Anime Review | Akame ga Kill! Collection 2 (Lights, Camera, Action!)

By Drew Hurley 03.12.2016

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Akame ga Kill! Collection 2 (UK rating: 15)

After the huge popularity of Attack on Titan, the darker and more violent shonen series of Akame ga Kill! really began to come to the forefront. The first half of the series immediately thrust the audience into a dark world, filled with assassins, super-powered shonen characters, and plenty of viscera. This second collection ends the anime adaptation and contains the final 12 episodes, along with both Japanese and English audio and is out now.

Young protagonist, Tatsumi, and his two friends left their simple life in a remote village in the hope of finding fame and riches in the big city. Lucky Tatsumi found immediate employment in the service to a noble family. There's just the small problem of the family torturing and killing innocent civilians, seeing peasants as less than cattle - including his two childhood friends. Tatsumi realised his dream was simply that - a dream. The empire was rotten to the core. Meanwhile, the assassins known as Night Raid, billed as public enemy number one, are actually fighting against this corrupt evil empire.

The first half of the series saw Tatsumi join the ragtag bunch of Night Raid in its fight against a cliché evil empire, ran by an easily influenced boy emperor and his psychotically villainous Prime Minister. Here, with the Empire on the back foot against the Night Raid, they enlist their greatest general - Esdeath - to recruit a team known as Jaegers to finally bring an end to the rebellion.

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On both sides of the conflict are powerful fighters equipped with super-powered weapons known as Teigu. The series boasts some great character designs that are enhanced with their cool Teigu weapons. The titular Akame is seemingly a cold a ruthless assassin, but actually cares deeply for her friends. Before she joined Night Raid, she was on the other side of the war - once the top assassin for the empire. They bought Akame as a child slave, along with other children to be put through a Battle Royale-esque training system to forge human weapons. Her Teigu is a katana with a deadly curse that ends the life of any even scratched by its wicked blade. Then there is Mine, a diminutive sniper with a bad attitude. The strength of her Teigu massively increases in power the tighter the pinch she's in. On the opposite side, the characters are just as stylish; for example, Akame's counterpart and sister, Kurome, has stuck with the empire. She also wields a Katana Teigu, but one that turns its victims into her zombie minions. There is even a gargantuan and intimidating muscular masked man with a flamethrower, Teigu Bols, who actually has a loving family and acts as den mother to these merciless killers.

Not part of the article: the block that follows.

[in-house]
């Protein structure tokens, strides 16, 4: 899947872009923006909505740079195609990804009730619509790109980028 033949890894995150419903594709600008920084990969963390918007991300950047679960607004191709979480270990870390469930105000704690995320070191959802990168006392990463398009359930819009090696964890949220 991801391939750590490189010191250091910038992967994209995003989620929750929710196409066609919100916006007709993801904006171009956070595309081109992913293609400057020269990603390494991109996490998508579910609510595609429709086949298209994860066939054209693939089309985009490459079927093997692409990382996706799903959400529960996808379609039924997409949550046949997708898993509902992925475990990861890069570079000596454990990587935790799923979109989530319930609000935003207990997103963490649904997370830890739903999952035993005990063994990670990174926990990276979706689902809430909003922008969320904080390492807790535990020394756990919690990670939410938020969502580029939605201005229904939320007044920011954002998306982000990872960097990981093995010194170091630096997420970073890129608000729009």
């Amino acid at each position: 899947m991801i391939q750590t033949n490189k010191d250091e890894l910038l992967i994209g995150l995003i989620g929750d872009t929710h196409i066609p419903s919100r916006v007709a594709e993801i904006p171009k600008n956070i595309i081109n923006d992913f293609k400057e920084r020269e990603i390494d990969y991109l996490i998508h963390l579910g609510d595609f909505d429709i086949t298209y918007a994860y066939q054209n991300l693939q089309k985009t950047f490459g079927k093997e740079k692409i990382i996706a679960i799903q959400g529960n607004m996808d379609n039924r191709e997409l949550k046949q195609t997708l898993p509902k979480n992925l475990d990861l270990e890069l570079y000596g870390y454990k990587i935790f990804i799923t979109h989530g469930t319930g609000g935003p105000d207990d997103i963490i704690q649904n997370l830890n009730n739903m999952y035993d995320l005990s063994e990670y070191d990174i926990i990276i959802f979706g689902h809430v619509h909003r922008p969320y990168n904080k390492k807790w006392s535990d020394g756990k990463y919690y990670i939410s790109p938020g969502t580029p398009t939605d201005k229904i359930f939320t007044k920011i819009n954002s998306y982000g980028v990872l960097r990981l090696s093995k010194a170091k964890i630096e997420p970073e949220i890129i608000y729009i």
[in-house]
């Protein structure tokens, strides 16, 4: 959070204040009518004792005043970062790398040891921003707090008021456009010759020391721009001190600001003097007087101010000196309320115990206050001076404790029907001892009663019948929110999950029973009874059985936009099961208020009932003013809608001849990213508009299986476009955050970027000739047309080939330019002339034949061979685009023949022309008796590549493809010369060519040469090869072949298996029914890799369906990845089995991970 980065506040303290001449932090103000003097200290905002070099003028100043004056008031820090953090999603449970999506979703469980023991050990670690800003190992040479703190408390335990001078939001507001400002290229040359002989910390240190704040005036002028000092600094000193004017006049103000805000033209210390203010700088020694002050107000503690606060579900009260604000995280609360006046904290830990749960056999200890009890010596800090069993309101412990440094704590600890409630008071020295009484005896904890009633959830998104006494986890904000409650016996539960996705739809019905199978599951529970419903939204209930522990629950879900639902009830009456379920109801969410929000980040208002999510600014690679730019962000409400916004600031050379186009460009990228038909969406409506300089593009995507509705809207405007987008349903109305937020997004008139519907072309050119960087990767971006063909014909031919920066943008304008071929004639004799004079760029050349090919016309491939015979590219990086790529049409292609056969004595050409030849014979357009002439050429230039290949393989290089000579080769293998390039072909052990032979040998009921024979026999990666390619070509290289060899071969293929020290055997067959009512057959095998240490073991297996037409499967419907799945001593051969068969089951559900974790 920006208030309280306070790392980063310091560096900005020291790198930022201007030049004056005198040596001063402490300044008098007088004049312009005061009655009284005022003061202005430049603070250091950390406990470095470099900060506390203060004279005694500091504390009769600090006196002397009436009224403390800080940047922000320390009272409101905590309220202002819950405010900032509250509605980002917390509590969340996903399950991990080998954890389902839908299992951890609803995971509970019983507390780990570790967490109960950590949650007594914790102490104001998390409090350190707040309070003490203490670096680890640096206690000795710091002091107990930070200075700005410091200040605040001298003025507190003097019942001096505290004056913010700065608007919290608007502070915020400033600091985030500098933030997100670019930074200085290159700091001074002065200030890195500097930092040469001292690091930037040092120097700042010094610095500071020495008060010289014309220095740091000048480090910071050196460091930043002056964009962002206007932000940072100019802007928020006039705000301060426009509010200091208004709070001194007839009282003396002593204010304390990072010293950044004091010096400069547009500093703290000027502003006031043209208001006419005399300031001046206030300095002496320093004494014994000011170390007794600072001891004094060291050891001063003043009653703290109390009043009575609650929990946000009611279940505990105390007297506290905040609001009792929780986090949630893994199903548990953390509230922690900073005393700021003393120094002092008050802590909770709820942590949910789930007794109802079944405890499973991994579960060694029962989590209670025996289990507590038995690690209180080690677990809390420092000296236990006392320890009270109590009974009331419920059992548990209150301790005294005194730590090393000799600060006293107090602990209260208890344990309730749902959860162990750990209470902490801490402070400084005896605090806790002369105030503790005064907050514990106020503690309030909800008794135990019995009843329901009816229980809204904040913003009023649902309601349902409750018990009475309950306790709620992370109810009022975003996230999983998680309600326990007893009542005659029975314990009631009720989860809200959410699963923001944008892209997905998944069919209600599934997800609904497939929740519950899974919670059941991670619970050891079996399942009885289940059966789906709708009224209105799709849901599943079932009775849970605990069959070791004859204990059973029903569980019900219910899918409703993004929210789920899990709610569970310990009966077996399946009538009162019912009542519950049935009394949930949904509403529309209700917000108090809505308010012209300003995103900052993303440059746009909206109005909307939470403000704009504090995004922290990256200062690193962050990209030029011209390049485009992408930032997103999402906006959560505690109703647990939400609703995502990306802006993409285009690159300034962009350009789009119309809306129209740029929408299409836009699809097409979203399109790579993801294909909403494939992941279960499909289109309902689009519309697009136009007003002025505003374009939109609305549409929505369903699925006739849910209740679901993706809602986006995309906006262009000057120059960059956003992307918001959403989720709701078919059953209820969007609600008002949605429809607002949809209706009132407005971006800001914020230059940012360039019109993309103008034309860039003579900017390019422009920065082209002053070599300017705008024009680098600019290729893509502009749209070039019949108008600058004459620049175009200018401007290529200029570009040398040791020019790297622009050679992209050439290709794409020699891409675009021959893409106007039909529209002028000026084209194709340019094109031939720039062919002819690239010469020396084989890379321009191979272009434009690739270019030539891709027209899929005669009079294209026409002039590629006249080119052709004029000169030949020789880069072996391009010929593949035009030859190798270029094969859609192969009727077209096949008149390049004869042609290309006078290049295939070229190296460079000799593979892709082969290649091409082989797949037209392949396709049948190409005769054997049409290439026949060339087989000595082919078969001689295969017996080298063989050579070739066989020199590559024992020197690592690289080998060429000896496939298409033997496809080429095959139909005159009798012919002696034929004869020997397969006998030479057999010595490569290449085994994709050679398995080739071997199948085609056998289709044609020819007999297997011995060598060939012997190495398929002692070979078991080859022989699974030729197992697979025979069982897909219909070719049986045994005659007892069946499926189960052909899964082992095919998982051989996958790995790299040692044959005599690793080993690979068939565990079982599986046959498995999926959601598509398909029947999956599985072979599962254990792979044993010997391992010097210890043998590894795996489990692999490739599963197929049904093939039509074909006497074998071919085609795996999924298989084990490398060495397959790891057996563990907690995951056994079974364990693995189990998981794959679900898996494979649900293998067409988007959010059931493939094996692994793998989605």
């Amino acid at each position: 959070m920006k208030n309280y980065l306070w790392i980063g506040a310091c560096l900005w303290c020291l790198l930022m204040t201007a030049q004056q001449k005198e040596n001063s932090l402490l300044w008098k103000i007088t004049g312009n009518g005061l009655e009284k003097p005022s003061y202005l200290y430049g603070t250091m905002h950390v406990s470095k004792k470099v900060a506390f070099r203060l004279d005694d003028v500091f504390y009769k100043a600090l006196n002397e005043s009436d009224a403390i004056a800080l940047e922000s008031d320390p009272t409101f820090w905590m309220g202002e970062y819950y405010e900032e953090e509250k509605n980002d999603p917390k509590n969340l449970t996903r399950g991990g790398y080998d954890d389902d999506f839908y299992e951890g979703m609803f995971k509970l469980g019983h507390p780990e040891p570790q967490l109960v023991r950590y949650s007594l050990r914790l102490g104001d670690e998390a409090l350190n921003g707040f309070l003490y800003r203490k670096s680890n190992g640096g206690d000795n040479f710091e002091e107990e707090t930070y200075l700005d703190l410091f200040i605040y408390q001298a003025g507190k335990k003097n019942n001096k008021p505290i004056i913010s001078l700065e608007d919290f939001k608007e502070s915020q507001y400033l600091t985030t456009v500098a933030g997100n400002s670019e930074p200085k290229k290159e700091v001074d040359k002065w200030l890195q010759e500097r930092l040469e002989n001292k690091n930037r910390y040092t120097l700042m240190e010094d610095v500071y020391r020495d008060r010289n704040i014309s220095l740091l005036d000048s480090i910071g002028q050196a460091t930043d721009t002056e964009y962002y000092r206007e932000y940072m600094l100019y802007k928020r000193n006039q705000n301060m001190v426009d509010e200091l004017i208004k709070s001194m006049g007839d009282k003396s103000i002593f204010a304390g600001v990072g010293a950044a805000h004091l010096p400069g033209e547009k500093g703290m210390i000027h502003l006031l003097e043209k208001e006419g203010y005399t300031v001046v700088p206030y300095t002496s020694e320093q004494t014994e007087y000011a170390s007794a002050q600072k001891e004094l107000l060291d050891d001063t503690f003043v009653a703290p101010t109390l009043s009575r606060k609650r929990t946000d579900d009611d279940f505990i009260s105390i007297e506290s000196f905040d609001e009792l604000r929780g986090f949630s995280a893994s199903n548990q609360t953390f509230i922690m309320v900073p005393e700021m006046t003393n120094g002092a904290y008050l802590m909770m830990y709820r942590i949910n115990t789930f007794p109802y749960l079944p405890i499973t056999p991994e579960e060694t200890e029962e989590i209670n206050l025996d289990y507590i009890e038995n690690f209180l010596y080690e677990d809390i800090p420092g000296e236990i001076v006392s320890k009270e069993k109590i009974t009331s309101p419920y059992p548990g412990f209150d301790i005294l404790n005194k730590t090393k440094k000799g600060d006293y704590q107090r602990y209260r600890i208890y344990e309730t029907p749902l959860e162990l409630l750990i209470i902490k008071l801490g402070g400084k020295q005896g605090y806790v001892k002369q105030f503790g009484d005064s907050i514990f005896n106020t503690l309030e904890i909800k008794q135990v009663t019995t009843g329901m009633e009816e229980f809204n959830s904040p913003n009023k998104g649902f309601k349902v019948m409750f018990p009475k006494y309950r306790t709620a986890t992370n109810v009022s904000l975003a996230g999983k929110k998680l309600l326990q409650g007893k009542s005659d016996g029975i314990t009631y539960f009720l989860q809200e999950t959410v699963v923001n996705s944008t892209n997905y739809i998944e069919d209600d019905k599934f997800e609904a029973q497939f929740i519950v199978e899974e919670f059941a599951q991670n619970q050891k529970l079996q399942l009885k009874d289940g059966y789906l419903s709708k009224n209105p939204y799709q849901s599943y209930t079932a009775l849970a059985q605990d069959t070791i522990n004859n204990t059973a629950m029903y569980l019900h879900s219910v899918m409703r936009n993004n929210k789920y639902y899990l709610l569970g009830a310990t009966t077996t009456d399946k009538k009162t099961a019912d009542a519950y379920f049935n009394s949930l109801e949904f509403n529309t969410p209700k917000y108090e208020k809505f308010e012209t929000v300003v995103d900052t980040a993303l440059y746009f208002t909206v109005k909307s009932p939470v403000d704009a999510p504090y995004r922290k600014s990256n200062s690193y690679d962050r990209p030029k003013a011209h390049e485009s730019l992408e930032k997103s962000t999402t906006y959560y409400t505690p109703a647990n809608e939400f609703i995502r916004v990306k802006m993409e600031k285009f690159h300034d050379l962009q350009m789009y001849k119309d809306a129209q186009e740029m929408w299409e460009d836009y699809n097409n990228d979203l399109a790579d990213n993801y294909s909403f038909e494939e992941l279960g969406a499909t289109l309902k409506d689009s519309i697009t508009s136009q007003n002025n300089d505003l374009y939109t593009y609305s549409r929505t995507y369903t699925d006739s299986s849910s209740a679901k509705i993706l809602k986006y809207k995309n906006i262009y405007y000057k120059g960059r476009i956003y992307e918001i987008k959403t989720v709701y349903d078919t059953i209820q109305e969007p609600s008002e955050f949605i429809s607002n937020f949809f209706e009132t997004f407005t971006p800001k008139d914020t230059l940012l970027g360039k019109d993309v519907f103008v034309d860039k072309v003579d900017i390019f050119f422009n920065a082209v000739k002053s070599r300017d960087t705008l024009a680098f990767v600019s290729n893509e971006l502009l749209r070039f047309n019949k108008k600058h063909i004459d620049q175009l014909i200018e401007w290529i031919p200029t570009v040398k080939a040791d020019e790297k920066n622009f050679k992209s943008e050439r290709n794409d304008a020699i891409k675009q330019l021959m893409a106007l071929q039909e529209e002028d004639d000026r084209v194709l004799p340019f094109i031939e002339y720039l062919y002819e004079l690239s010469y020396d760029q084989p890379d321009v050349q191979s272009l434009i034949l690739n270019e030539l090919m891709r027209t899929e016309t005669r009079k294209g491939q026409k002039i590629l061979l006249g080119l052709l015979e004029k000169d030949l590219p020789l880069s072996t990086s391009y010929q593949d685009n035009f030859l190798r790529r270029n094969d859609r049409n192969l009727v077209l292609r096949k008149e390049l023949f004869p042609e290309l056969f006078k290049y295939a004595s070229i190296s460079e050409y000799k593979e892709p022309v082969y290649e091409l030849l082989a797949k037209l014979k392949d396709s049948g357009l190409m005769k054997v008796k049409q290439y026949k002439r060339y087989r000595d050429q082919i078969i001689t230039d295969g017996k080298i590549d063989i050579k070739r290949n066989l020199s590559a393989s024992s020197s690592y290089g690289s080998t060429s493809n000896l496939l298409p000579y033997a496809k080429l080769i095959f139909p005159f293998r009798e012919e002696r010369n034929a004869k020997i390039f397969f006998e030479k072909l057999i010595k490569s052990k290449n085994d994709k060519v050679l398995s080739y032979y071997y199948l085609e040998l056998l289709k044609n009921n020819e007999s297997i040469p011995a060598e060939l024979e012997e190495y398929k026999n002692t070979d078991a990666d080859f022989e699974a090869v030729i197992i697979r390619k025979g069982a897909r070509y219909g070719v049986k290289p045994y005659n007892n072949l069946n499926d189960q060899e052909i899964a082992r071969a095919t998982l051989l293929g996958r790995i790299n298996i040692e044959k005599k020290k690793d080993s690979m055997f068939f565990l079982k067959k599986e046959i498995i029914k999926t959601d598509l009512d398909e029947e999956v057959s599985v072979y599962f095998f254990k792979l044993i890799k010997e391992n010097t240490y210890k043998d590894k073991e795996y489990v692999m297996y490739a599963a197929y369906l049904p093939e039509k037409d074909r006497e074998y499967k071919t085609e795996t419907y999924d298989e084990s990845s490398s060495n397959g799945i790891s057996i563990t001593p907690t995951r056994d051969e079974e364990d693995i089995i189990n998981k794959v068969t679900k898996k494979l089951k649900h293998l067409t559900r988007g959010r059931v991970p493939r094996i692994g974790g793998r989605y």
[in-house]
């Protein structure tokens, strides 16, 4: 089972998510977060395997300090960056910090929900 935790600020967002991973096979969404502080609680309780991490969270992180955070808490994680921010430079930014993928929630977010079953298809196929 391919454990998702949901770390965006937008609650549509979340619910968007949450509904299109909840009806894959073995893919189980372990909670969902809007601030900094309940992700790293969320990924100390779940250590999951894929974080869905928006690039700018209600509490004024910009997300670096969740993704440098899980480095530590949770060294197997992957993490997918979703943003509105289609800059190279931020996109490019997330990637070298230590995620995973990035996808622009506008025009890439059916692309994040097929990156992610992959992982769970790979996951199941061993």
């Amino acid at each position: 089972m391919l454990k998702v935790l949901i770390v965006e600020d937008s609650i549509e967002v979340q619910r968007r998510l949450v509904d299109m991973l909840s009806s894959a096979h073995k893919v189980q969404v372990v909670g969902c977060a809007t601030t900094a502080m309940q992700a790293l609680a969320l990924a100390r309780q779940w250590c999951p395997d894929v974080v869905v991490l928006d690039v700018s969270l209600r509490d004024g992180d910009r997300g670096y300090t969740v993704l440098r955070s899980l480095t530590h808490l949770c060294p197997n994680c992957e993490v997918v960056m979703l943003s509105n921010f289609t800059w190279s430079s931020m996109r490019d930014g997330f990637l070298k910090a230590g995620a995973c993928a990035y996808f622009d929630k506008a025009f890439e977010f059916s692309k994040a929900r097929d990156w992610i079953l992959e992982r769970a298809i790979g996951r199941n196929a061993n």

The characters are all certainly full of style and quite full of promise, but sadly none really get enough depth or screen time to develop, which is something that causes this second half of the story to fall flat at points. While the story tries to channel George R.R. Martin - delivering fatal blows to any of the cast - it fails to do what the Game of Thrones writer does best, developing a bond between the characters and viewers. There is some fairly prominent characters that kick the bucket in this second half, but it doesn't deliver an emotional impact with the audience - more just a shock. This is mostly due to the fairly disappointing development throughout the series. The violence and deaths at least make for some fantastic fight scenes. The stylish designs bleed through to these scenes - the duels between Teigu users don't fall too much into the age old problem with anime battles where the exposition of each character's move and countermove takes up more time than the fight itself. Instead, there are just action-packed battles, filled with cool twists thanks to the abilities of each character's Teigu.

Outside of the action, though, there's a lot of wasted time in this second collection, as the story flounders on aspects that don't really go anywhere and make little sense within the bigger picture of the rebellion. Chief offender is the very silly romance between Esdeath and Tatsumi, as well as the rushed ending. Those who enjoy this would be wise to check out the manga as the series recently concluded this year and delivers a much more satisfying finale.

Rated 6 out of 10


Akame ga Kill! is a solid shonen series that isn't afraid to pull any punches, but it's nothing more than that. Fans will tell you how it's so much more: dark, gritty, complex. However, it isn't. This second half is slapdash and filled with nonsensical moments, especially when it comes to the hugely frustrating ending served up. It's enjoyable to a degree, but the manga is far superior.

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